From Scientific America
Experts suggest that without nuclear power the world has little chance of restraining global warming to less than 2 degrees Celsius.
Since the 2011 Fukushima Daiichi nuclear accident in Japan chilled global attitudes toward nuclear power, the world has been slowly reconciling its discomfort with nuclear and the idea that it may have a role to play in reducing greenhouse gas emissions to tackle climate change.
The International Energy Agency and the Nuclear Energy Agency suggest in a report released Thursday that nuclear will have such a significant role to play in climate strategy that nuclear power generation capacity will have to double by 2050 in order for the world to meet the international 2°C (3.6°F) warming goal.
With fossil fuels growing as sources of electricity across the globe, the IEA sees nuclear power as a stable source of low-carbon power helping to take polluting coal-fired plants offline.
To accomplish the needed CO2 emissions cuts to keep warming no greater than 2°C, the IEA says global nuclear power generation capacity needs to increase to 930 gigawatts from 396 gigawatts by 2050. With nearly 100 nuclear reactors, the U.S. has more nuclear power plants than any other country, representing 105 gigawatts of production. France, Japan, Russia and China round out the top five countries using nuclear power.
Globally, nuclear energy is already making a comeback with 72 nuclear reactors now under construction worldwide, mainly in Asia.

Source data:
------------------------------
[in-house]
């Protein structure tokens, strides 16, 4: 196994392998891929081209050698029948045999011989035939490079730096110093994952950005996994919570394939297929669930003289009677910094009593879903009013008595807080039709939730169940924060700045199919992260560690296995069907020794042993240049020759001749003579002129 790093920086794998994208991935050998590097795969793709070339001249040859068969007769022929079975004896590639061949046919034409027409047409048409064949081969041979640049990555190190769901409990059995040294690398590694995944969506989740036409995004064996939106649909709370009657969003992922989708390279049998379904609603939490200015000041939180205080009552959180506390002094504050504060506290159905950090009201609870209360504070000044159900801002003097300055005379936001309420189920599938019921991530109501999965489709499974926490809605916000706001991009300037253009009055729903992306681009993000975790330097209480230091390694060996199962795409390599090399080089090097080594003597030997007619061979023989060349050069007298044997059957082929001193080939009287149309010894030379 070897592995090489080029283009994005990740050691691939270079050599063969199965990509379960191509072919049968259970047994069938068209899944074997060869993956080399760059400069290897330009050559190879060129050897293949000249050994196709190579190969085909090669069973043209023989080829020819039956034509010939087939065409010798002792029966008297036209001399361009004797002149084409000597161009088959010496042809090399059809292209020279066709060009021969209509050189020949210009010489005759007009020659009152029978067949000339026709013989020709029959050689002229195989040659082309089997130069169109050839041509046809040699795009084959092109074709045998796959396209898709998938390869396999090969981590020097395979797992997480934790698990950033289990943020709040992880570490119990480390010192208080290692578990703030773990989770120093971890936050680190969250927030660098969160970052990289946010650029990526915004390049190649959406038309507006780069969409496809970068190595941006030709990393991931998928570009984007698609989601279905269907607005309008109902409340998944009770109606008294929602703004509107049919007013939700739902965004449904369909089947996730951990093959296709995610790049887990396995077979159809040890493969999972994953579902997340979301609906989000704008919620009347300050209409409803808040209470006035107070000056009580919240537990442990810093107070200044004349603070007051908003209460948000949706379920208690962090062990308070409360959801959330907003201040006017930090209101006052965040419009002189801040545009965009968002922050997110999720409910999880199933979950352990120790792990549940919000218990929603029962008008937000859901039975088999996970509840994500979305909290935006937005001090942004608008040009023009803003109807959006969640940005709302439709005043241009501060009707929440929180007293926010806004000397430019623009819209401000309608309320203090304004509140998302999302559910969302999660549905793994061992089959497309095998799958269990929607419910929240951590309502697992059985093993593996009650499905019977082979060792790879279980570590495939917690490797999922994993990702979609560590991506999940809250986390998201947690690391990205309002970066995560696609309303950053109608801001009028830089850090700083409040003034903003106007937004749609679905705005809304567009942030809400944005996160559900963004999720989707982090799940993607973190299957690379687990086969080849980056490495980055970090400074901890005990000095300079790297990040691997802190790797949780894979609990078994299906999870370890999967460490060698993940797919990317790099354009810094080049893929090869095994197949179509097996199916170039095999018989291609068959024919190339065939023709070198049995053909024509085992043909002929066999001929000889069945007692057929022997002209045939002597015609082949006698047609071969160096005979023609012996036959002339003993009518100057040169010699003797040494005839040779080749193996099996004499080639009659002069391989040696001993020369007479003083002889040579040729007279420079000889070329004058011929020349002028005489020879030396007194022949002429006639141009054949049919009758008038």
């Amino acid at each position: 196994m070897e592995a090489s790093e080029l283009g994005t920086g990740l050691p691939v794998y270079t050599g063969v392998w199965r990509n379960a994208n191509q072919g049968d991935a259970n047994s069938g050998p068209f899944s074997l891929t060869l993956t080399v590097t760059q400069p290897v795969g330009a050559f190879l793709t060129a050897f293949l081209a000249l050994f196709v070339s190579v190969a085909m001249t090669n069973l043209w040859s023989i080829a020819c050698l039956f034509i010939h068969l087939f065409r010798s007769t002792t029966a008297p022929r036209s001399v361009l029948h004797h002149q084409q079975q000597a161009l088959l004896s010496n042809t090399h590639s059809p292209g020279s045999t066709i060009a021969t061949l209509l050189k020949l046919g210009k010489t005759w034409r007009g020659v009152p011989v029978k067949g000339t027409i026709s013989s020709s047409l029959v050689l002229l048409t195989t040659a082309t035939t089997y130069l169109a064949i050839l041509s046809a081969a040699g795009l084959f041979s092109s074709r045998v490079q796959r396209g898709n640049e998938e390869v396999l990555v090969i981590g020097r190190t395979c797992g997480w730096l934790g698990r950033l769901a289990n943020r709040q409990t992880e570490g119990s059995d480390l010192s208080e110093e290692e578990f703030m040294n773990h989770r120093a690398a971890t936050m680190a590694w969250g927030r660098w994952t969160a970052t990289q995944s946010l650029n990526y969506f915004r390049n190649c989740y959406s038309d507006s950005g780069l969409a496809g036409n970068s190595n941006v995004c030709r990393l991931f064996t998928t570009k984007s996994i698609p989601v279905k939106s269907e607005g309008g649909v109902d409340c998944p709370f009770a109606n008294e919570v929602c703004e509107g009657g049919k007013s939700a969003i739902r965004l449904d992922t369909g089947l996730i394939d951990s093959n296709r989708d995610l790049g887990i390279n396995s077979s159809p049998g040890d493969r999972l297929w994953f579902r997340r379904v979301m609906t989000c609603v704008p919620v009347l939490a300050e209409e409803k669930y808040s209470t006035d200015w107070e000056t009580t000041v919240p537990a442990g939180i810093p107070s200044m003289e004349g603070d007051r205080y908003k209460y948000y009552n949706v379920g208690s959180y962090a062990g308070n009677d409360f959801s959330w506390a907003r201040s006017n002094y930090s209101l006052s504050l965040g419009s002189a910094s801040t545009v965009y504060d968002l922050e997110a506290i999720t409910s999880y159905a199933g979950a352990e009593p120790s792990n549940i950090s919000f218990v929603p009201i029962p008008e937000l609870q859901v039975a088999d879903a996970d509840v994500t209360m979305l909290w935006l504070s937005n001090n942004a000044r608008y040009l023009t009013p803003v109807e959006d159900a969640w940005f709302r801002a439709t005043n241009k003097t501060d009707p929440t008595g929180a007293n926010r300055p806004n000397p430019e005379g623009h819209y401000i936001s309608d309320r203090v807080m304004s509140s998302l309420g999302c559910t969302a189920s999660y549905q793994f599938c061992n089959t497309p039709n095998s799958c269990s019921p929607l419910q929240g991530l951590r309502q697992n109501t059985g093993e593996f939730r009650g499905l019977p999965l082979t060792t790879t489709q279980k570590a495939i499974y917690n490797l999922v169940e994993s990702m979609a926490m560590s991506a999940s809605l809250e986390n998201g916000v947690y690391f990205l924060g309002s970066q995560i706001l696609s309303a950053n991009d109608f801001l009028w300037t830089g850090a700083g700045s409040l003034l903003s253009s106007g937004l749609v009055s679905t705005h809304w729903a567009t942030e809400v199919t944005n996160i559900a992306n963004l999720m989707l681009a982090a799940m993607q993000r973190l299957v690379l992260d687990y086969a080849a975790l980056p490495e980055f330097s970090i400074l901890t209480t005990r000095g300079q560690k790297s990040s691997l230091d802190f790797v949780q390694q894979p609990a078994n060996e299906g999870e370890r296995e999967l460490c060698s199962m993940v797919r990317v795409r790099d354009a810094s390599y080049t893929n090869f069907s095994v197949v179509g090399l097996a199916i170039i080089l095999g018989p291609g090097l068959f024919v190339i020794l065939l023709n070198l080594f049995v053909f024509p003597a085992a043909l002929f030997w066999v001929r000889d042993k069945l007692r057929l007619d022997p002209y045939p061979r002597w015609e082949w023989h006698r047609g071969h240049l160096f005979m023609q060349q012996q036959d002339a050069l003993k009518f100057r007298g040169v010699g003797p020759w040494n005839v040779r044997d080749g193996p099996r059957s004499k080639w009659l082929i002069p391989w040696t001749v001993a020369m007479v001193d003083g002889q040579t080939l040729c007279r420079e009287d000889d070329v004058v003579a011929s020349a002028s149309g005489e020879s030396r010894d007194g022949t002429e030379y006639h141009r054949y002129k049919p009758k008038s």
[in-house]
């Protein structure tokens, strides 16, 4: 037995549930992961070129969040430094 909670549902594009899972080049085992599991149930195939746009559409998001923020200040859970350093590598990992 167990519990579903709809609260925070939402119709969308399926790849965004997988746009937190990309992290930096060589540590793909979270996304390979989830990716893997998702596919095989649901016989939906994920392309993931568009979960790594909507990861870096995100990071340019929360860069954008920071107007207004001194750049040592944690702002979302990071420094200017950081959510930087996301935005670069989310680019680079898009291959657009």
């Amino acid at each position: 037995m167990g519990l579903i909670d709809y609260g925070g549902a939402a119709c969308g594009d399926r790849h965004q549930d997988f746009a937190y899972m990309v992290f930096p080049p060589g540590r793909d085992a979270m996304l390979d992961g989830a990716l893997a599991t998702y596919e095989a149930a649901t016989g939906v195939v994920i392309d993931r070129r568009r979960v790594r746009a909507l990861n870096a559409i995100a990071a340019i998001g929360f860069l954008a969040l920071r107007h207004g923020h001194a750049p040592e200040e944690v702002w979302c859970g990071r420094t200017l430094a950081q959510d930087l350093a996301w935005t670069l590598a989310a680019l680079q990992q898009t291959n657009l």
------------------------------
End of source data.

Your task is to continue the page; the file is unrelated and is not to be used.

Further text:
“This marked the greatest number of reactors being built in 25 years,” IEA Executive Director Maria van der Hoeven said in a statement. “Nuclear energy also remains the second-largest source of low-carbon electricity worldwide. And, indeed, if we are to meet our collective climate goals, nuclear energy is critical.”
All forms of low-carbon energy must be employed to reduce global greenhouse gas emissions, she said.
That conclusion is consistent with the Intergovernmental Panel on Climate Change’s findings last year that global carbon dioxide emissions need to be capped at 450 parts per million in order to prevent warming greater than 2°C, Robert N. Stavins, director of the Project on Climate Agreements at Harvard University and a drafting author of the IPCC’s Working Group III Report, said.
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